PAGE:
Mauritania: Female-Headed Households Coping with the Burden of Covid-19


Sitting alone in her modest hut under the dim light of the lamp in the courtyard, Zeinab seems lost in her thoughts. Despite being in her forties, she has the haggard look of a woman in her fifties. As she toys with her smartphone, the blue light from the screen reflects on her tired face, revealing the harsh marks that the past couple of years have left on her.

Zeinab, a widow and mother of four, has been struggling, like many others in her situation, to overcome the numerous challenges that the containment measures of the Covid-19 pandemic have forced upon her. The nightly curfew mandated by the government has reduced her income by 70 percent, and state negligence, officials’ bias, and lack of transparency have prevented her from benefitting from welfare programs designed to assist people like her.

Zeinab is a property guard in Tevragh Zeina, the most affluent area in the Mauritanian capital, Nouakchott. Her main job is unpaid; it entails her and her family moving from one property to the next and staying on the grounds to guard it against trespassers until construction work is completed and a mansion is erected.

Although far from ideal, her job provides her with relative stability and gives her a roof over her head without having to worry about rent or water and electricity bills. As a source of income, Zeinab prepares “couscous,” a traditional Mauritanian dish, and sells it to people going home at night at the famous City Samar crossroads in Nouakchott. Around midnight, she comes home to her children with about 15 dollars of hard-earned money.

Everything changed for Zeinab when the first case of Covid-19 was registered in March 2020. Curfew was constantly enforced and lifted and working hours were continuously shifting. In July 2020, the government decided to increase curfew hours in an attempt to deter a third wave of the virus, which caused Zeinab to lose one-third of her daily income.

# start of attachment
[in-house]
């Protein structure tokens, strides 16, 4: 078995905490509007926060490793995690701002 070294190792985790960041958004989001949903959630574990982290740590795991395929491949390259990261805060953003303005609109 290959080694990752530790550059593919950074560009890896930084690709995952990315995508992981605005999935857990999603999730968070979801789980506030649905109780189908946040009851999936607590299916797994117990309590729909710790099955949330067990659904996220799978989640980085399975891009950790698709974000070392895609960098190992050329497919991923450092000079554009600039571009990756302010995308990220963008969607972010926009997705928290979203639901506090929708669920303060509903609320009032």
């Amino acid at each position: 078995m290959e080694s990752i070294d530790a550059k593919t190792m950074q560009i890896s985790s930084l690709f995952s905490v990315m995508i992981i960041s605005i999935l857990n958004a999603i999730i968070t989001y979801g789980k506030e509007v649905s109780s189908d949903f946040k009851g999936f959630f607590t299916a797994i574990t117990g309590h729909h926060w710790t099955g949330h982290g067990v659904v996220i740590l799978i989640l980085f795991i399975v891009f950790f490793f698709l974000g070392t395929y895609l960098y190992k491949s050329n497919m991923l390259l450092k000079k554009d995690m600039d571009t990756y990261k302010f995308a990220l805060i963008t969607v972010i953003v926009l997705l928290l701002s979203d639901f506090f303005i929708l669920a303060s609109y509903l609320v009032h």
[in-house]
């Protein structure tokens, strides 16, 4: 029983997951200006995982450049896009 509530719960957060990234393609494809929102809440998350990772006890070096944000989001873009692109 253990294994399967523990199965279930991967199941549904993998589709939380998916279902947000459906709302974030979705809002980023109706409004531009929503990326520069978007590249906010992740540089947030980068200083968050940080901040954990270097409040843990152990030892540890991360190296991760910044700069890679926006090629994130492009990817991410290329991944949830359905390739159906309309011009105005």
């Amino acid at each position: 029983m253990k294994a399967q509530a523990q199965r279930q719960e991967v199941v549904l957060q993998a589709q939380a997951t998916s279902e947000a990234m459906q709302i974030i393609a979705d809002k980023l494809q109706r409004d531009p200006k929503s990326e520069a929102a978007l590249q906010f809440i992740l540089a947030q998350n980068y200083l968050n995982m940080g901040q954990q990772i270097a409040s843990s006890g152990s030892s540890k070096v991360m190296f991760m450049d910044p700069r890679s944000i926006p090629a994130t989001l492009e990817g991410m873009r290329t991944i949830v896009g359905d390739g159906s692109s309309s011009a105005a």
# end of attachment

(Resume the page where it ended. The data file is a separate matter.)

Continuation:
Because of the curfew, Zeinab was forced to start selling her couscous at 4 in the afternoon instead of 8 in the evening, consequently leading to the loss of many of her customers who prefer eating their couscous at night. Other customers became reluctant to buy traditional meals from street vendors altogether; they avoided contact with vendors displaying their merchandise at street sides in the scorching summer heat and opted instead for homemade food.

Female couscousiéres represent a large percentage of the vendors working in this particular sector of the informal economy, which is not subject to taxation or government monitoring, nor is included in the country’s Gross National Income index despite comprising almost 80 percent of Mauritania’s economy.

Most of the labor working in informal sectors of the economy operate outside the jurisdiction of the Labor Department which increases their vulnerability, especially in the country’s current volatile economic situation characterized by scarcity of raw materials, political instability, and dependence on international aid.

Two Mauritanian leaders, however, are suggesting solutions to help Zeinab and other female breadwinners survive the economic costs of Covid-19. Messaoud Ould Boulkheir, president of the Progressive National Assembly Party, and Biram Dah Abeid, politician and human rights advocate, believe that governmental welfare programs suffer from a lack of transparency and require stricter control, especially over the direct disbursement of monetary funds.

The government’s lack of transparency, indifference to the plight of women working in informal sectors, and repeated failure to consult them when deciding on containment measures make it increasingly hard for these women to survive the pandemic, especially when coupled with a lack of official data and statistics on the conditions of hundreds of working Mauritanian women. Indeed, having a transparent strategy in place in conjunction with carefully controlled government intervention programs is likely to increase economic wealth and protect the livelihoods of many female breadwinners struggling throughout the pandemic.

If Zeinab and thousands of other Mauritanian women were provided better opportunities to work and were protected by laws that respected their human dignity, national wealth would see an increase of about 19 percent as a result – especially if gender equality itself was promoted.

Perhaps Zeinab wouldn’t be able to make much sense of the numbers and statistics in the World Bank’s economic report on Mauritania, but she does know what it means to have a decent living for herself and her children. Through bitter experiences, she has become painfully aware that she should not wait for her government to save her, but rather knows that she must fight against all odds to survive no matter what.

Raby Idoumou is a Mauritanian writer and journalist, and his work is published at La Vision platform. Follow him on Twitter @Rabyidoumou5.

Courtesy: (carnegieendowment)